Q: I have a new scheme—will you test it for me?
A: If you are from the academic community (e.g., communities like ACM SIGCOMM/CoNEXT/MobiCom/MobiSys/HotNets, Usenix NSDI, or IETF/IRTF groups like TCPM, RMCAT, or ICCRG), and your scheme behaves reasonably in emulation, yes! Please refer to the README, and especially the "How to add your own congestion control" section. As soon as you submit a pull request, the Travis-CI system will automatically verify that your scheme compiles and runs in emulation. If you have any questions, please get in touch by emailing

Q: I'd like to host a node in my location—can I?
A: Please get in touch by emailing

Q: I'd like to cite the Pantheon or its results in an upcoming academic paper. How should I cite it?
A: Please feel free to cite as, e.g.,: Francis Y. Yan, Jestin Ma, Greg Hill, Deepti Raghavan, Riad S. Wahby, Philip Levis, and Keith Winstein, Pantheon: the training ground for Internet congestion-control research, measurement at https://pantheon.stanford.edu/result/NNN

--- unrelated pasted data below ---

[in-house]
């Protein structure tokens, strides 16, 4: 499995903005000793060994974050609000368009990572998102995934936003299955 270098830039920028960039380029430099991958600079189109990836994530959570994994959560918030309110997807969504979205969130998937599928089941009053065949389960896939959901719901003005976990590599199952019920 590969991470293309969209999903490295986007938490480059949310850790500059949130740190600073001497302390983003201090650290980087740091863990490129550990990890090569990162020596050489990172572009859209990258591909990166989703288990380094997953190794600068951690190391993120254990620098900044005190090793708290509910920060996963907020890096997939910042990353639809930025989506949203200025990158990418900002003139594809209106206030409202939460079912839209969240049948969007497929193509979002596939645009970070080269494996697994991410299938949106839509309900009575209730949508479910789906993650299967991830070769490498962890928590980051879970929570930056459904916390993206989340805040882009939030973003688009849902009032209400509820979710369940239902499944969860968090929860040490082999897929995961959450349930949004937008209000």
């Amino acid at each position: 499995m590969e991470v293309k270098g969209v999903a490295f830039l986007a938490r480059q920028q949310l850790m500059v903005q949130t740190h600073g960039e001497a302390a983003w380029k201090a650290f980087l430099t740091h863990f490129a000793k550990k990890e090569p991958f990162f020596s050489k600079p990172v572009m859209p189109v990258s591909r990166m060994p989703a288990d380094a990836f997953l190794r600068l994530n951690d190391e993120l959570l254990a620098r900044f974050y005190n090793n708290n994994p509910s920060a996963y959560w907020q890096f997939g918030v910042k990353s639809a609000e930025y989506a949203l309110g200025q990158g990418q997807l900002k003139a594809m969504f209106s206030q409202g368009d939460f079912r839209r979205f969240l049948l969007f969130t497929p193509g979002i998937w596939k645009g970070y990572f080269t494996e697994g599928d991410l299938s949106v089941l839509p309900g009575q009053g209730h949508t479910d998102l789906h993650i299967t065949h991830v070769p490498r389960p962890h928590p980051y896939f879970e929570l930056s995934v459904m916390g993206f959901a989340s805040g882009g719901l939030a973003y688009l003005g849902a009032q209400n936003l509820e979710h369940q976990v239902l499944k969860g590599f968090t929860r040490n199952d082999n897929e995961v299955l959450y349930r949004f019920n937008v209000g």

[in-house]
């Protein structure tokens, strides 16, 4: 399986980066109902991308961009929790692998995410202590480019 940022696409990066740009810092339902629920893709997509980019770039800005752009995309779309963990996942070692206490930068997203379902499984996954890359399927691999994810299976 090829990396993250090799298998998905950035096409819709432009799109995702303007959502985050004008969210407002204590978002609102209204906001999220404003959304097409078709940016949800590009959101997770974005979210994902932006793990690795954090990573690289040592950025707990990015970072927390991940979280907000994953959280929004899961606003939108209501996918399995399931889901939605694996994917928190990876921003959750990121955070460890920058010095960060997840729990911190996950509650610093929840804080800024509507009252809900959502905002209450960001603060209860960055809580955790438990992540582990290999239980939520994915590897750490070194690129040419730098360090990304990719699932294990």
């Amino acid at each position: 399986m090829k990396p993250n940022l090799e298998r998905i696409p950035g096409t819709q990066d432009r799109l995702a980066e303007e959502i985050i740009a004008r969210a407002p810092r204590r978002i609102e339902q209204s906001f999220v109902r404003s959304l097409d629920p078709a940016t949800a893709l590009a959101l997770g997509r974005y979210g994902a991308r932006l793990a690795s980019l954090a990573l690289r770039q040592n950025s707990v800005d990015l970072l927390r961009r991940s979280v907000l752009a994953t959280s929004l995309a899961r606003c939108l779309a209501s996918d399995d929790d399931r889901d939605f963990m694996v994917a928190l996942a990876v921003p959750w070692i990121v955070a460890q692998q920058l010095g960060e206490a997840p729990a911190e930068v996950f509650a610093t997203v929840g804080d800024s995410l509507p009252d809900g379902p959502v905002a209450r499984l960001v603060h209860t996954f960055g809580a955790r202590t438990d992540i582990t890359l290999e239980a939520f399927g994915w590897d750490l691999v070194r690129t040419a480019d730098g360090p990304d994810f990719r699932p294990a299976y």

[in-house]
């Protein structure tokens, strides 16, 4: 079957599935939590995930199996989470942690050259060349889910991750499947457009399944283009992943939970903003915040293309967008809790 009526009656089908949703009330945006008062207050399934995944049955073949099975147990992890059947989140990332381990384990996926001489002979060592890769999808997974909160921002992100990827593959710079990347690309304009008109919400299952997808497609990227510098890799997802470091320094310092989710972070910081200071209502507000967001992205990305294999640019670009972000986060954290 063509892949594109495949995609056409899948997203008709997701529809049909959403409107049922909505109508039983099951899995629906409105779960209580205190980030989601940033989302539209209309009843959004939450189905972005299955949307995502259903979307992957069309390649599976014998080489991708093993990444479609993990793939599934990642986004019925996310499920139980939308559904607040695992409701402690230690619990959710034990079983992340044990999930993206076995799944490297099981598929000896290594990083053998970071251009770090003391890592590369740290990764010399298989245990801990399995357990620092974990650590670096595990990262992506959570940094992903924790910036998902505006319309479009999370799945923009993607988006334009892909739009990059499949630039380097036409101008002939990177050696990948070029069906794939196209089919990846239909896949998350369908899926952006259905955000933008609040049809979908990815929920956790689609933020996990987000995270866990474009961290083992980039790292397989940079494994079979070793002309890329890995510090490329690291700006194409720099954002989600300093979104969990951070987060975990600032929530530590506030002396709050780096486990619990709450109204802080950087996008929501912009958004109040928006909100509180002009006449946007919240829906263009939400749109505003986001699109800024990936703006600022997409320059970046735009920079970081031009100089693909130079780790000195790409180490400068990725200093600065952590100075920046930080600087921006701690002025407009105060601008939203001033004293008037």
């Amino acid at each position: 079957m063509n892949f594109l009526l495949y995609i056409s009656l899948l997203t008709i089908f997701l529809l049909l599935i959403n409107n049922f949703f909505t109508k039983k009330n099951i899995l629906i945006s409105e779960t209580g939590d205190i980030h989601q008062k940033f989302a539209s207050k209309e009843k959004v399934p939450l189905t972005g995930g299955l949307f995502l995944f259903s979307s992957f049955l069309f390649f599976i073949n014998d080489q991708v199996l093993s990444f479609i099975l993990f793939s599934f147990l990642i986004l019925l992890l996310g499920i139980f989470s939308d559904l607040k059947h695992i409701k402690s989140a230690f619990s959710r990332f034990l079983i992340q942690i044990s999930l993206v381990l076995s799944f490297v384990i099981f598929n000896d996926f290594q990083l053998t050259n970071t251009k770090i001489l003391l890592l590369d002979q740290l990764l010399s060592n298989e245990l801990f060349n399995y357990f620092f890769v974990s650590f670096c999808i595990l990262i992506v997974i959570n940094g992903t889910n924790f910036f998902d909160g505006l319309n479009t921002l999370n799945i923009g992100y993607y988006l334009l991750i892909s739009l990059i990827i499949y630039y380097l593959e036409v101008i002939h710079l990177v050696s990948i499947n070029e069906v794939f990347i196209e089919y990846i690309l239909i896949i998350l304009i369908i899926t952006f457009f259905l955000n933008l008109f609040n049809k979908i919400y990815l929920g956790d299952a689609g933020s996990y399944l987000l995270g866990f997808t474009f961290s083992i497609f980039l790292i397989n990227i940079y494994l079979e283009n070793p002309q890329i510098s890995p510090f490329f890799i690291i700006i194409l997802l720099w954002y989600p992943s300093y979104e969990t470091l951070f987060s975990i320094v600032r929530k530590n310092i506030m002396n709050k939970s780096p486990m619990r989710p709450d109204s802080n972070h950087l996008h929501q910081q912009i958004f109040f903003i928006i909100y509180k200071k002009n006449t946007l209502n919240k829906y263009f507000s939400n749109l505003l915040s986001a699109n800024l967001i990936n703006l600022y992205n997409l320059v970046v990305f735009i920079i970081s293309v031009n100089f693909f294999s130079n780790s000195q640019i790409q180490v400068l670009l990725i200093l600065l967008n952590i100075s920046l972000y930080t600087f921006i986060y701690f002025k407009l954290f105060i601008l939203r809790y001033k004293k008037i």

Q: What useful things do the measurements show? What can be learned from just 16 nodes and the network paths between them?
A: The Pantheon certainly doesn't have nearly the scale of a commercial website or CDN, but it is larger and more comprehensive than most academic congestion-control evaluations have been able to access (both in its coverage of international networks, especially cellular ones, and its collection of emulators, calibrated-to-real-life as well as pathological). One thing we see is that the performance of congestion-control schemes is quite variable: different schemes perform quite differently on different paths, even when the bottleneck link technology seems to be the same. For example, Winstein's Sprout scheme consistently performs well on a U.S. cellular network (where it was designed), and not as well in India or Colombia. Other schemes also demonstrate surprising (but consistent) variations in performance, captured in the published packet traces.

Q: What's a “calibrated emulator”? What's it calibrated to?